|| Midnight Classic 200 | 10, Evergreen 200w in a 160VOC array ||
    || VEC1093 12V Charger | Maha C401 aa/aaa Charger | SureSine | Sunsaver MPPT 15A

    solar: http://tinyurl.com/LMR-Solar
    gen: http://tinyurl.com/LMR-Lister ,

  • VicVic Solar Expert Posts: 2,978 ✭✭✭✭
    Re: Large drop in solar power in one year

    In addition to all of the above,

    There are factors that govern the irradiance, such as water vapor, smoke, dust and other particles in the air. These are variables, as are all of the weather and temperature factors. These make it more difficult to judge one day/week .. year to another, and are harder to see than clouds, or the thermometer

    Seems to me, that in the desert SW that, 2000 watts on a hot summer midday is just fine from a 2500-ish watt array. Perhaps my standards are just too low. My panels are always at the winter tilt angle, and am happy to get 1900 watts midday from 3.15 Kw ... may need to change the panel angle, it is HOT here, too.

    Have Fun, Vic
    Off Grid - Two systems -- 4 SW+ 5548 Inverters, Surrette 4KS25 1280 AH [email protected], 11.1 KW STC PV, 4X MidNite Classic 150 w/ WBjrs, Beta KID on S-530s, MX-60s, MN Bkrs/Boxes.  25 KVA Polyphase Kubota diesel,  Honda Eu6500isa,  Eu3000is-es, Eu2000,  Eu1000 gensets.  Thanks Wind-Sun for this great Forum.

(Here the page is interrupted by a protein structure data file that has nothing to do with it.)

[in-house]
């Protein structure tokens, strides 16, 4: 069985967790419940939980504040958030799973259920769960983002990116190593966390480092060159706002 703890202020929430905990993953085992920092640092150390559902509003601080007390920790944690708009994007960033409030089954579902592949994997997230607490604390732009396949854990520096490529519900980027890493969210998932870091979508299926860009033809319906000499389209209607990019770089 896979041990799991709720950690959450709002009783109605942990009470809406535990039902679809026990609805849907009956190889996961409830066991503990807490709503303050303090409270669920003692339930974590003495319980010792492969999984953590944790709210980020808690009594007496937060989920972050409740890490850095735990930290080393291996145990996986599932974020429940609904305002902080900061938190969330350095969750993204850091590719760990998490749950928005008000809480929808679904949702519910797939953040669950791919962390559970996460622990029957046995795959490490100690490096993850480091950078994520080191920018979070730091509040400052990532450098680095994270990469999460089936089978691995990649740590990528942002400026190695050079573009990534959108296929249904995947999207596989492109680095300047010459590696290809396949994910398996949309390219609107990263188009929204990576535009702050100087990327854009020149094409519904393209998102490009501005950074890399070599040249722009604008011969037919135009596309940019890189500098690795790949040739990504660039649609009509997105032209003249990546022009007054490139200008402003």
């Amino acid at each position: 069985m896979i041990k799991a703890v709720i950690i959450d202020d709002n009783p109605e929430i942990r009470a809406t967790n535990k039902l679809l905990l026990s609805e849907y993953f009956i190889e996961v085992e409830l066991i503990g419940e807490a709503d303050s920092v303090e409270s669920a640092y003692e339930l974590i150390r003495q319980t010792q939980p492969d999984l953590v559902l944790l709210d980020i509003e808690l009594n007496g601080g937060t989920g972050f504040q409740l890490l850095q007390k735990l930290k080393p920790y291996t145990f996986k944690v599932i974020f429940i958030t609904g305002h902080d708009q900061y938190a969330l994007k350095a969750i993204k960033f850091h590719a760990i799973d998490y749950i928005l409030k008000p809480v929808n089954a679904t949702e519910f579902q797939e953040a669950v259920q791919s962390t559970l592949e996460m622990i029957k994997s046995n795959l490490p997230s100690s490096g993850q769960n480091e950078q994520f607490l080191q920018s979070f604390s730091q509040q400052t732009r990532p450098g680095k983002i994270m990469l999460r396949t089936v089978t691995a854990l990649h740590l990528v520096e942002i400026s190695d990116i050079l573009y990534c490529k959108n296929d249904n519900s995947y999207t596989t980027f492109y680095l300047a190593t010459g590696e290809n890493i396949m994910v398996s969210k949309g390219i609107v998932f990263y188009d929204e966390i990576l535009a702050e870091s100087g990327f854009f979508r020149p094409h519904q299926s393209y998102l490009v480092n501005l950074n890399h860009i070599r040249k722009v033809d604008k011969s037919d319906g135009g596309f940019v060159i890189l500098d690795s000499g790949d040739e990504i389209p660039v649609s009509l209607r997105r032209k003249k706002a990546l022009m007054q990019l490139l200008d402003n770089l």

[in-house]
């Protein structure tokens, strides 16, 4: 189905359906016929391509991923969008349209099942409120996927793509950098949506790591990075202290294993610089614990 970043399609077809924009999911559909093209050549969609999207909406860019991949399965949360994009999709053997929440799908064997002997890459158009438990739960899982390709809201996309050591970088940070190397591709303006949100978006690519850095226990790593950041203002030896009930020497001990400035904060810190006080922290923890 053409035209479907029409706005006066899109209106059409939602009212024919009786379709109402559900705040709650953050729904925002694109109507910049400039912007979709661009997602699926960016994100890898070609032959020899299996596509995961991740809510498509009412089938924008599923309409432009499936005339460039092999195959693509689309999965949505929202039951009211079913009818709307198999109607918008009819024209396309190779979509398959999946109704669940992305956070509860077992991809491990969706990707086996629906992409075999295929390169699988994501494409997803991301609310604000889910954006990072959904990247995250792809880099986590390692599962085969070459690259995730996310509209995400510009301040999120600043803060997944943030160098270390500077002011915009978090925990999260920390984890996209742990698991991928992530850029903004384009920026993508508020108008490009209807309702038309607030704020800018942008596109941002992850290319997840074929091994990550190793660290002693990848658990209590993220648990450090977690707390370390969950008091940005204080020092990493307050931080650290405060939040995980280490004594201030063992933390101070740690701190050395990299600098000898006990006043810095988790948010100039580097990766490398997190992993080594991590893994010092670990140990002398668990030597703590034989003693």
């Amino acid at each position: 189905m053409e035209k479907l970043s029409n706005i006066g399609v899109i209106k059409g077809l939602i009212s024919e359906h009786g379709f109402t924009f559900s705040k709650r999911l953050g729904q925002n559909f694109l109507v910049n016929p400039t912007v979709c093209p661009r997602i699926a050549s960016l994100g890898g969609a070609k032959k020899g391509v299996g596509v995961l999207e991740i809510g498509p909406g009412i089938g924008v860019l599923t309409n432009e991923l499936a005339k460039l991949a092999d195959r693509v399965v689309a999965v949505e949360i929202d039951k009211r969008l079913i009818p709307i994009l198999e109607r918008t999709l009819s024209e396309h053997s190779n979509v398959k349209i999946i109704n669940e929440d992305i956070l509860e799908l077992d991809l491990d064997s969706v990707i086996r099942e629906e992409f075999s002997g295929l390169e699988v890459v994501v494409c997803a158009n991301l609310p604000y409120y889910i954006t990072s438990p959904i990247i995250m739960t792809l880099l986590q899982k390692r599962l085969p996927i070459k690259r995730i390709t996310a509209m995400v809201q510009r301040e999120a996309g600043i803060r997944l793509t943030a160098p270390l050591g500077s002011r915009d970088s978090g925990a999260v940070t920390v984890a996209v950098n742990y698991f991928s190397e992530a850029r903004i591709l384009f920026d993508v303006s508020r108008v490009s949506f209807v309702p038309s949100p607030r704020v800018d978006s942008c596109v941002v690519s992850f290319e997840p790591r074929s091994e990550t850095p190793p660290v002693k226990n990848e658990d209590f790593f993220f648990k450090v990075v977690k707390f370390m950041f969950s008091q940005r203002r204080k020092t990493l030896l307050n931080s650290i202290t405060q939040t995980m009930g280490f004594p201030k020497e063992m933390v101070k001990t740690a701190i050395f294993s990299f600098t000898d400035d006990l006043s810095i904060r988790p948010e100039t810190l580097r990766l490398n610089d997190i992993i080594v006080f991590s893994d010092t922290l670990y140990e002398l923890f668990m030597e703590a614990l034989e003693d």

• solar_davesolar_dave Solar Expert Posts: 2,347 ✭✭✭✭
    Re: Large drop in solar power in one year
    Vic wrote: »
    BB Bill, as usual, has some great tips.

    AND, I am not certain that there is a problem with your system, altho, you did note a difference in one year, perhaps 12 months, or perhaps 2010 into 2011.

    Think that you are in the desert SW, where it just might be HOT. In comparing panel output between cold outside temps and HOT, could explain the difference. The Vmp of PVs are reduced with rising temps, as is the current available.

    I know little of your system, other than prob off grid and 12 ea Kyo 210s, but the STC for your array would seem to be about 2520 Watts. It is always good to gently clean the PVs, check connections, as you have done, and BB Bill has some great tips. The clamp-on DC ammeter is also a great tool.

    As always, whatta I know ?! Vic